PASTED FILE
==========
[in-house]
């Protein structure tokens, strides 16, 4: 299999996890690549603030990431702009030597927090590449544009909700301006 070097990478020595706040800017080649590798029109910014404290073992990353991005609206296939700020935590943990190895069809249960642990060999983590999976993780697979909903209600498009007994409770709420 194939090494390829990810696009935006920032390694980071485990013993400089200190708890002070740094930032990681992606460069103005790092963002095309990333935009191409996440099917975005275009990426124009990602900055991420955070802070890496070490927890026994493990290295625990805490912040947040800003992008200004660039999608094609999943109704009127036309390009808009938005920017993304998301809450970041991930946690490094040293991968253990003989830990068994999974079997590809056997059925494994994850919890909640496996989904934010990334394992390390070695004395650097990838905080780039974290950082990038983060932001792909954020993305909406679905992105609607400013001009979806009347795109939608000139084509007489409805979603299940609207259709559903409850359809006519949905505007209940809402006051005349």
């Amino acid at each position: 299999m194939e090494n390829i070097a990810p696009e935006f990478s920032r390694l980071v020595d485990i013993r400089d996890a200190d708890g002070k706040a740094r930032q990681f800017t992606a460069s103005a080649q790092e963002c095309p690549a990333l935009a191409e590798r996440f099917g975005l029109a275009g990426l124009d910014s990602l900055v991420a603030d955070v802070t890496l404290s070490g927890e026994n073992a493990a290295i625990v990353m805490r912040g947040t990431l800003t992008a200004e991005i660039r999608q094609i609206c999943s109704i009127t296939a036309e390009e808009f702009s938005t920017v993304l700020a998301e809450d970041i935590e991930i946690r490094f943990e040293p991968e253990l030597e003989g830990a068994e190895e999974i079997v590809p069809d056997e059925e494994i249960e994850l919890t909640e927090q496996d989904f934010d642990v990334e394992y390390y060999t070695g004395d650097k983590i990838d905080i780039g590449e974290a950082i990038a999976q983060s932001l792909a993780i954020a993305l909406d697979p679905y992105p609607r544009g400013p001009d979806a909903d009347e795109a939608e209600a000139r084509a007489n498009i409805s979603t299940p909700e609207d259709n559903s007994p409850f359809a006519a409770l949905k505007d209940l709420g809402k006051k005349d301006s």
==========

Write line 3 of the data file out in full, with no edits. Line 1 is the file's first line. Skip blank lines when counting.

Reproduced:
């Amino acid at each position: 299999m194939e090494n390829i070097a990810p696009e935006f990478s920032r390694l980071v020595d485990i013993r400089d996890a200190d708890g002070k706040a740094r930032q990681f800017t992606a460069s103005a080649q790092e963002c095309p690549a990333l935009a191409e590798r996440f099917g975005l029109a275009g990426l124009d910014s990602l900055v991420a603030d955070v802070t890496l404290s070490g927890e026994n073992a493990a290295i625990v990353m805490r912040g947040t990431l800003t992008a200004e991005i660039r999608q094609i609206c999943s109704i009127t296939a036309e390009e808009f702009s938005t920017v993304l700020a998301e809450d970041i935590e991930i946690r490094f943990e040293p991968e253990l030597e003989g830990a068994e190895e999974i079997v590809p069809d056997e059925e494994i249960e994850l919890t909640e927090q496996d989904f934010d642990v990334e394992y390390y060999t070695g004395d650097k983590i990838d905080i780039g590449e974290a950082i990038a999976q983060s932001l792909a993780i954020a993305l909406d697979p679905y992105p609607r544009g400013p001009d979806a909903d009347e795109a939608e209600a000139r084509a007489n498009i409805s979603t299940p909700e609207d259709n559903s007994p409850f359809a006519a409770l949905k505007d209940l709420g809402k006051k005349d301006s």